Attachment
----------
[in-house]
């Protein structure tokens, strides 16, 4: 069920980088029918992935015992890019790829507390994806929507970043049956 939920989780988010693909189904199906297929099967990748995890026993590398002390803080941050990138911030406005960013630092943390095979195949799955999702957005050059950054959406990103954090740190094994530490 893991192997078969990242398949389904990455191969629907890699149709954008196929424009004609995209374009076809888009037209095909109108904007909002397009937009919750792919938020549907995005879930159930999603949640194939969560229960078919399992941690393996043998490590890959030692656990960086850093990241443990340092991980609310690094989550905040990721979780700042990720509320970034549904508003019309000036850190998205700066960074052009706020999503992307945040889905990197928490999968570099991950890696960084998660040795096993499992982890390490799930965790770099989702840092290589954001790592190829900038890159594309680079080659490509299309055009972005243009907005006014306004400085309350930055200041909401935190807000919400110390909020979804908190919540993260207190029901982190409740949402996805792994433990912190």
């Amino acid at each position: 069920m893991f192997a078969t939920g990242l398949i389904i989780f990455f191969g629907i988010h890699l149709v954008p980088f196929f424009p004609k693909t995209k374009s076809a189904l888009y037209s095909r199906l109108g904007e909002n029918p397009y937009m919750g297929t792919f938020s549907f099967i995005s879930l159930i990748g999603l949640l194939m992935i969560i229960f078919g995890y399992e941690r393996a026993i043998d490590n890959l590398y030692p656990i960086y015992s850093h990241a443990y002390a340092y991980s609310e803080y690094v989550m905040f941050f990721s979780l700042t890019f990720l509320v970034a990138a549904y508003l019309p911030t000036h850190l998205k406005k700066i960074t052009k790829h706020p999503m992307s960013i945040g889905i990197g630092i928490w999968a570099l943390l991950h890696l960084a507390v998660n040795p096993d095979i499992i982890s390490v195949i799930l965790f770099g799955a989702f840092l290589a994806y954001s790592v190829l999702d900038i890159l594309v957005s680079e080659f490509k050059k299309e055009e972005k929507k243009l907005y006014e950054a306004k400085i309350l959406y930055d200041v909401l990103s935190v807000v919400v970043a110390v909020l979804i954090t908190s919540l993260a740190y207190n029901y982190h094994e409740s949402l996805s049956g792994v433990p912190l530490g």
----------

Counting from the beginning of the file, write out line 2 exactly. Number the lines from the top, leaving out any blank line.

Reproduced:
């Protein structure tokens, strides 16, 4: 069920980088029918992935015992890019790829507390994806929507970043049956 939920989780988010693909189904199906297929099967990748995890026993590398002390803080941050990138911030406005960013630092943390095979195949799955999702957005050059950054959406990103954090740190094994530490 893991192997078969990242398949389904990455191969629907890699149709954008196929424009004609995209374009076809888009037209095909109108904007909002397009937009919750792919938020549907995005879930159930999603949640194939969560229960078919399992941690393996043998490590890959030692656990960086850093990241443990340092991980609310690094989550905040990721979780700042990720509320970034549904508003019309000036850190998205700066960074052009706020999503992307945040889905990197928490999968570099991950890696960084998660040795096993499992982890390490799930965790770099989702840092290589954001790592190829900038890159594309680079080659490509299309055009972005243009907005006014306004400085309350930055200041909401935190807000919400110390909020979804908190919540993260207190029901982190409740949402996805792994433990912190």